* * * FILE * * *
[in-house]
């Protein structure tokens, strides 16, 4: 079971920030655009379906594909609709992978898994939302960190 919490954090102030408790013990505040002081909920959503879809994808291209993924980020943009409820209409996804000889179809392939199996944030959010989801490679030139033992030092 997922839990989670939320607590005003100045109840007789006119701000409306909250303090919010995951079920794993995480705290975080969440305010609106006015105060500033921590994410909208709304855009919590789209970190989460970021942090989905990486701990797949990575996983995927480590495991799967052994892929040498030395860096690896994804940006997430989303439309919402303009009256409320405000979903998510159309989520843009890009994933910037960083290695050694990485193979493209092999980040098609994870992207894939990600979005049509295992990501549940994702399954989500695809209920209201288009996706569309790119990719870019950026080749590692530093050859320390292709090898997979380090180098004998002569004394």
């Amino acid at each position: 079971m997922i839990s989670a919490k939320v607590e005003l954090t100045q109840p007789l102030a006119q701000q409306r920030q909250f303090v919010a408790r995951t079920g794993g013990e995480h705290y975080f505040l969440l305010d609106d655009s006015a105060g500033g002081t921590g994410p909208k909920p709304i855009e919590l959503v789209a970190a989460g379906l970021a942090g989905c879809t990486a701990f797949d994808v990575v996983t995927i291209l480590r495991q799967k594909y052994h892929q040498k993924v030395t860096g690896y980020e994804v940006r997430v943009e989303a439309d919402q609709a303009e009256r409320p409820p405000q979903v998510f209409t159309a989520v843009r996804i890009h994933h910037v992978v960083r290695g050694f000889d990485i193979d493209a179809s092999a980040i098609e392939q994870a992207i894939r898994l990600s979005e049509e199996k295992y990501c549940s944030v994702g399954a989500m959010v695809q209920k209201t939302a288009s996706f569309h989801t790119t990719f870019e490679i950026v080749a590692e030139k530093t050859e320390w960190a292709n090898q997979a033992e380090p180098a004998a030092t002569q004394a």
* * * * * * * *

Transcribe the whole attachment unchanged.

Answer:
[in-house]
């Protein structure tokens, strides 16, 4: 079971920030655009379906594909609709992978898994939302960190 919490954090102030408790013990505040002081909920959503879809994808291209993924980020943009409820209409996804000889179809392939199996944030959010989801490679030139033992030092 997922839990989670939320607590005003100045109840007789006119701000409306909250303090919010995951079920794993995480705290975080969440305010609106006015105060500033921590994410909208709304855009919590789209970190989460970021942090989905990486701990797949990575996983995927480590495991799967052994892929040498030395860096690896994804940006997430989303439309919402303009009256409320405000979903998510159309989520843009890009994933910037960083290695050694990485193979493209092999980040098609994870992207894939990600979005049509295992990501549940994702399954989500695809209920209201288009996706569309790119990719870019950026080749590692530093050859320390292709090898997979380090180098004998002569004394």
């Amino acid at each position: 079971m997922i839990s989670a919490k939320v607590e005003l954090t100045q109840p007789l102030a006119q701000q409306r920030q909250f303090v919010a408790r995951t079920g794993g013990e995480h705290y975080f505040l969440l305010d609106d655009s006015a105060g500033g002081t921590g994410p909208k909920p709304i855009e919590l959503v789209a970190a989460g379906l970021a942090g989905c879809t990486a701990f797949d994808v990575v996983t995927i291209l480590r495991q799967k594909y052994h892929q040498k993924v030395t860096g690896y980020e994804v940006r997430v943009e989303a439309d919402q609709a303009e009256r409320p409820p405000q979903v998510f209409t159309a989520v843009r996804i890009h994933h910037v992978v960083r290695g050694f000889d990485i193979d493209a179809s092999a980040i098609e392939q994870a992207i894939r898994l990600s979005e049509e199996k295992y990501c549940s944030v994702g399954a989500m959010v695809q209920k209201t939302a288009s996706f569309h989801t790119t990719f870019e490679i950026v080749a590692e030139k530093t050859e320390w960190a292709n090898q997979a033992e380090p180098a004998a030092t002569q004394a």